Available On: Secret Treaties (1974)
Solo Bits: 2:48-3:35
Christopher Walken's SNL "cowbell" sketch is now one of those ubiquitous pop cultural moments (so rare in SNL's history), and obviously so: it certainly pointed the trajectory toward Walken's later career as professional arbiter of stilted weirdness. One thing that sketch didn't do, sadly, is reignite any interest in the band featured in the sketch, Blue Öyster Cult. And that's kind of criminal, because BÖC's now-unfashionable brand of working-class hard rock is at least as deserving of a comeback as, I don't know, Joy Division. In the annals of classic rock, once you get past the obvious heavyweights (Led Zeppelin, the Stones, the Who), none had a greater run of albums than Blue Öyster Cult.
This would include their debut album (which includes "Cities On Flame With Rock N Roll"), Tyranny and Mutation, Secret Treaties and Agents of Fortune in particular. Even beyond that original bloc, you have well-known singles like "Godzilla" (one of the most inexplicable choices featured on National Review's list of "50 great conservative rock songs") and "Burnin' For You." Here was a band that churned out great rock tunes, workmanlike, for fifteen years at least--for perspective, note that Zeppelin could only pull eleven (due to a common affliction--drummer death--but still...). And those first four albums are back-to-back awesome. On average, a Blue Öyster Cult album will have at least six legitimately great songs, four songs that hover around the merely "good" range, and maybe a duff track every couple of albums. Just extraordinary stuff, consistently presented. And subsequently, mostly revered by classic rock cultists, generally a shady, taste-suspect bunch.
Of course, BÖC also managed to do what very few arena rock bands could--gain the respect of the late 70s punks (in this sense, their closest musical brethren was fellow umlaut band Motörhead). Minutemen guitarist D. Boon took his nom de guitar from lead singer Eric Bloom (or rather his songwriting handle E. Bloom), and the band covered "The Red and the Black" on 3-Way Tie For Last. Metallica covered "Astronomy" in addition to more traditional hardcore covers on Garage, Inc. The Clash brought on their producer, Sandy Pearlman, to produce the under-respected Give 'Em Enough Rope. They solicited lyrics from people like Richard Meltzer and Patti Smith, and covered the MC5. How did a band so steeped in hard blues/boogie rock and extended guitar solos come to be revered by American and English punks? I think the answer has something to do with the Stooges and the MC5, but an answer can also be found in "Flaming Telepaths," the standout track from their standout album Secret Treaties.
"Flaming Telepaths" is a song that demonstrates nearly everything that Blue Öyster Cult did well, including lyrics alluding to comic book/science-fiction conventions, an unbeatably propulsive rhythm section, some great (and oh-so-manly) vocal harmonies, and high-octane guitar leads courtesy of Buck Dharma. Born Donald Roeser, Dharma was a guitarist skilled enough to pull out as many as two or three memorable solos a song, but he's never been known to bogart a track, completely--oftentimes choosing to switch things up between himself and keyboardist Allen Lanier. Found normally on a Gibson SG, Dharma was first and foremost a songwriter and contributor to the BÖC collective, which is why it's doubly striking that his leads are often so shattering as they are.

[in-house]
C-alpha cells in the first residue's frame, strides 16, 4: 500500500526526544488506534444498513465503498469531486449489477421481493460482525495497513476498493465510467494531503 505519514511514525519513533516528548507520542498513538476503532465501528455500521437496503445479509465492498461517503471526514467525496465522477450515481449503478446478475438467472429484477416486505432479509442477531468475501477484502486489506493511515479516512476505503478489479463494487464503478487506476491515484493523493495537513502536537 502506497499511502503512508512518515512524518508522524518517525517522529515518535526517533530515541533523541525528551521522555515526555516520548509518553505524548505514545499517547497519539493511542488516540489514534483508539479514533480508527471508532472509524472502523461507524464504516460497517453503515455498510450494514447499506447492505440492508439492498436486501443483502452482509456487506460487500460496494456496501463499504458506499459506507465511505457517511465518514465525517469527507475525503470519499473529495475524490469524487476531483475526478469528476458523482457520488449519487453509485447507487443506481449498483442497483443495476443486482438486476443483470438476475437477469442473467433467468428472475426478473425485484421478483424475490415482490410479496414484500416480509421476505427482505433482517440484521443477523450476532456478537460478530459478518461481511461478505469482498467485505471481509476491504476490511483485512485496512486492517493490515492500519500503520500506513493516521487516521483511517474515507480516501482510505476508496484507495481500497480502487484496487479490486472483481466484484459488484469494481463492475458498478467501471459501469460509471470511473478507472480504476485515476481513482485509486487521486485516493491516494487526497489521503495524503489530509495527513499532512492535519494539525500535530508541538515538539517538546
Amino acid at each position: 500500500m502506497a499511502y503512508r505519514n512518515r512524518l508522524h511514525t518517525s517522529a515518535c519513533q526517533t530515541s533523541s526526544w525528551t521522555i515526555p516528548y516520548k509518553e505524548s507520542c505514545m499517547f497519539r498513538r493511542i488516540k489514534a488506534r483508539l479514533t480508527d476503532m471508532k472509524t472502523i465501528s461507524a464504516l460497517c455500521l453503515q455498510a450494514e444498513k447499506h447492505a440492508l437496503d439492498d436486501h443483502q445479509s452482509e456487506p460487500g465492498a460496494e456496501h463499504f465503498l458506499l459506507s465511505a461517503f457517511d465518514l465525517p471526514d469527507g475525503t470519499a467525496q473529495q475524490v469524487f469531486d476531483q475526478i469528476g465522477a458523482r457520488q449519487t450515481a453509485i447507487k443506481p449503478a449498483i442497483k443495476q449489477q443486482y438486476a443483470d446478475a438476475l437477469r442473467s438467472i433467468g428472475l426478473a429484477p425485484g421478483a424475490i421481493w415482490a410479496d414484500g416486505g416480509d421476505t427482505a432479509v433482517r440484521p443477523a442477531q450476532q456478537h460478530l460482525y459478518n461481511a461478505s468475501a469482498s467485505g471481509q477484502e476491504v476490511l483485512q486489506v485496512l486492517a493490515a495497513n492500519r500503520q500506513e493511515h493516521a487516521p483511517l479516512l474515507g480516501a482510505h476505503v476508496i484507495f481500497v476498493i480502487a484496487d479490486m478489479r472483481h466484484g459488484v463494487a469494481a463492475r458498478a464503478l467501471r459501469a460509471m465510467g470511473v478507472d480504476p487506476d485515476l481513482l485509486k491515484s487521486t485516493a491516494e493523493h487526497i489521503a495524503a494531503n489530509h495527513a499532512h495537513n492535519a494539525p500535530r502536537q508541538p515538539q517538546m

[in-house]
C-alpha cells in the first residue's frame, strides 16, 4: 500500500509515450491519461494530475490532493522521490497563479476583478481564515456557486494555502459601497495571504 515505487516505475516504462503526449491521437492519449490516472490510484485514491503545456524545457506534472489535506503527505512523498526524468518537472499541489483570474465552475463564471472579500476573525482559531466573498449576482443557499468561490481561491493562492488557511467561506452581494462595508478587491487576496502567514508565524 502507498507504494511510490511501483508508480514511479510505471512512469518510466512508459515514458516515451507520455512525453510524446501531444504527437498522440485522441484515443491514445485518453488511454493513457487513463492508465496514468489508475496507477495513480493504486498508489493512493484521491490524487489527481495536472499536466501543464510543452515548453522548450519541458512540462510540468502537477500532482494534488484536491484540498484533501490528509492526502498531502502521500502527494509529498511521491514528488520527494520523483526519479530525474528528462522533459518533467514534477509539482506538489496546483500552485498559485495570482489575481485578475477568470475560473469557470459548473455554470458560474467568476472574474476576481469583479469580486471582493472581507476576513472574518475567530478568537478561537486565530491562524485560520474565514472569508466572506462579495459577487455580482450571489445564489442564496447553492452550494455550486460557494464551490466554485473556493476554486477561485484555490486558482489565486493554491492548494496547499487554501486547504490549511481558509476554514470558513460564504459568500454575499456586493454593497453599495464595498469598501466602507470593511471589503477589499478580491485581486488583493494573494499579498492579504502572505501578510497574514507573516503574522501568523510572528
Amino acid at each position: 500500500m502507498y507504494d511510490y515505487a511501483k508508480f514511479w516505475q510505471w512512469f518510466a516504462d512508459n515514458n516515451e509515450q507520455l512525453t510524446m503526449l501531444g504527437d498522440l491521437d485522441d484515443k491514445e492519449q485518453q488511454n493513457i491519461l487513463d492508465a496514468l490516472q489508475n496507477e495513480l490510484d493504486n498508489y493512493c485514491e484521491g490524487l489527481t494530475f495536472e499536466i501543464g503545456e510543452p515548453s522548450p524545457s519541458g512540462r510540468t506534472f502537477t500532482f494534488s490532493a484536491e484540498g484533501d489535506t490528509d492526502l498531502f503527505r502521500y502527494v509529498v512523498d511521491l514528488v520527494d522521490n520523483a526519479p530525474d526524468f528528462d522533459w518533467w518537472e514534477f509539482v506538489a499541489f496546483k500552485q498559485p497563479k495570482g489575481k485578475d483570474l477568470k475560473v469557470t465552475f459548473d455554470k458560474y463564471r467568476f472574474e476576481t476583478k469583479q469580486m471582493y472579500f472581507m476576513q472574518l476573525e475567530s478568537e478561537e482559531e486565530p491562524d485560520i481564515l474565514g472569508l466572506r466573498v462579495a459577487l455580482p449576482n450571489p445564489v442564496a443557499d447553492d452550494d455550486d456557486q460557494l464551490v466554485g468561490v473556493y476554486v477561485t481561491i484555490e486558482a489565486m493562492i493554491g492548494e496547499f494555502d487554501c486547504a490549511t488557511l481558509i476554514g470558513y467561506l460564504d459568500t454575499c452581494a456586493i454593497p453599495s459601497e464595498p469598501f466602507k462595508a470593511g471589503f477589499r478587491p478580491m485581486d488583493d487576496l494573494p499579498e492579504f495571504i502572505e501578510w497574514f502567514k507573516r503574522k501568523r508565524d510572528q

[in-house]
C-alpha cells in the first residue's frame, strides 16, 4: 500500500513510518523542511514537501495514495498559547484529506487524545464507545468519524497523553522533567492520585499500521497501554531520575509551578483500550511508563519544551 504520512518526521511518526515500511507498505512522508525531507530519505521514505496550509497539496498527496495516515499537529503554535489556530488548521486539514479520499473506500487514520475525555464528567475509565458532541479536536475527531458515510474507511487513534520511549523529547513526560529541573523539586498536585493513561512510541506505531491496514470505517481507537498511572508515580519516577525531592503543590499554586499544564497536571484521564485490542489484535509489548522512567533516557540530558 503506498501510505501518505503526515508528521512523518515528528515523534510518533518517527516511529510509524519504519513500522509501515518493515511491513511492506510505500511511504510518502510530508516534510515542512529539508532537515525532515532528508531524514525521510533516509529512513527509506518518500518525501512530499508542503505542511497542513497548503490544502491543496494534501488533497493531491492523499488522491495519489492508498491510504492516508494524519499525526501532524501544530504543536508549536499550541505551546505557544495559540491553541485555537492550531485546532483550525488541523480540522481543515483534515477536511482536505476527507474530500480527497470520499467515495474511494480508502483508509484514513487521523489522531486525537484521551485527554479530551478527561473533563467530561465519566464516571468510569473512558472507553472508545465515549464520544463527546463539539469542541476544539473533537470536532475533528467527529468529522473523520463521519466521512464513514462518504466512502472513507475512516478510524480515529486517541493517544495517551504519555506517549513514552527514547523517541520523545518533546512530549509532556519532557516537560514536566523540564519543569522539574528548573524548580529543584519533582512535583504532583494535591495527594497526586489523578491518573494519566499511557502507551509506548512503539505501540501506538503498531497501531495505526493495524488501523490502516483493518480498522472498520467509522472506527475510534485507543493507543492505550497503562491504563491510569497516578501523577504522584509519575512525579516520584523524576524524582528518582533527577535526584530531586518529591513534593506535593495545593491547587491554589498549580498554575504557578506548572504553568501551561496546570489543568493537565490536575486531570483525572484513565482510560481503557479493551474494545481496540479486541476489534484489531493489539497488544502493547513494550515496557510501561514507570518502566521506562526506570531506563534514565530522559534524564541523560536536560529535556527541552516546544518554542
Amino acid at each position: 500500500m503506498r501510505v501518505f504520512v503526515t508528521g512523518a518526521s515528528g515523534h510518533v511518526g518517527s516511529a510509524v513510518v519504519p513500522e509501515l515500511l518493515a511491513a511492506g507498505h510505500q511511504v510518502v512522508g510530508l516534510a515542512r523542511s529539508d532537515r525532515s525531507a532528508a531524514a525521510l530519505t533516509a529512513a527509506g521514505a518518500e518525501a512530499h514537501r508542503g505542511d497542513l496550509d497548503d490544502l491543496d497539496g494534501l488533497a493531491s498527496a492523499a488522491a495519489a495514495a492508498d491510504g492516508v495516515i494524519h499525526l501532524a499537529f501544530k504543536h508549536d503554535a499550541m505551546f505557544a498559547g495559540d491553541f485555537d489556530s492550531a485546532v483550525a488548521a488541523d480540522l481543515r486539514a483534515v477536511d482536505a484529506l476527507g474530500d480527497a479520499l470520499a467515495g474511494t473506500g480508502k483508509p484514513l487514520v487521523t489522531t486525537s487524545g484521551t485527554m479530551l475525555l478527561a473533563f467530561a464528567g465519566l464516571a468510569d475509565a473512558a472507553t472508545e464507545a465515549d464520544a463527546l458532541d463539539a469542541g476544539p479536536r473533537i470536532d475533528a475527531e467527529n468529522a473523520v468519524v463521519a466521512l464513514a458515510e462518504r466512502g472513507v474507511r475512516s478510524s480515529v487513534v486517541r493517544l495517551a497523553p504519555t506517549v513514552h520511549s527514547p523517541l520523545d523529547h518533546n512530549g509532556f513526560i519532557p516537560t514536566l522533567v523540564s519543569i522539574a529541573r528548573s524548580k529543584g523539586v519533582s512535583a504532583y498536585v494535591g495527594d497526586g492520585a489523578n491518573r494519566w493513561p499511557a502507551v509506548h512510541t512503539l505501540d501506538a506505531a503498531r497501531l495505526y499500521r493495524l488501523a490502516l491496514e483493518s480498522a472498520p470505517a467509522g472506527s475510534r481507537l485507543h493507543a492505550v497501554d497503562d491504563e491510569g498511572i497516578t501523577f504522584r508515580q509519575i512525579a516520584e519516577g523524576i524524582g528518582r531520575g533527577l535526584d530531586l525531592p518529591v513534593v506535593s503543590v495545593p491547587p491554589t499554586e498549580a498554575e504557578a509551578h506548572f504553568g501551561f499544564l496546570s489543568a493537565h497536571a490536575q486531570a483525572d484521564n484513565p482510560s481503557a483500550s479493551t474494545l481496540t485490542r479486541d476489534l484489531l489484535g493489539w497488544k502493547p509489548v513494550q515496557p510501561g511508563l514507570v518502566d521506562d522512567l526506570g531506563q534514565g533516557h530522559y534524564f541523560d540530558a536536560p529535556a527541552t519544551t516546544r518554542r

The solo in "Flaming Telepaths" certainly isn't the fastest thing Dharma has ever done, nor is it necessarily the longest or even the most intense. There's an amazing depth of feeling to this solo, though, that subtly connects the varying instrumental tensions that occupy "Flaming Telepaths." You'd think the title "Flaming Telepaths" would suggest an excess of rock star posturing and silliness, but this is as lean and intense of a six-minute rock song as there has ever been. Not a wrong note is ever played; it could be twice as long as it is, and still never be boring.
Dharma's manic frettings are preceded by two solos, one a tastily short synthesizer number and the other a more traditional piano solo. Both exist to increase the tension, while Dharma's job is to let all that go, but the interesting thing is that Dharma proceeds to then let all this air out, gaining speed and traction as he heads up the fret board, but then he continues playing even as the tension mounts again. Dharma is intuitive to start slowing down again, and just as we kick back into a verse he ends his showcase with a splay of repeated notes over the drum break--it made me wonder, the first time I listened, if he was even capable of going any further.
Dharma gets another, briefer solo at the very end, which I could talk about as well except I don't think it's as good--it doesn't add anything more to what we already know, and it ends rather abruptly in mid-stream, making way instead for the beginning piano tinklings of "Astronomy." Which is another great song, yes, and at some point I'll write about how wrong it was to make the transition between these two tracks so abrupt.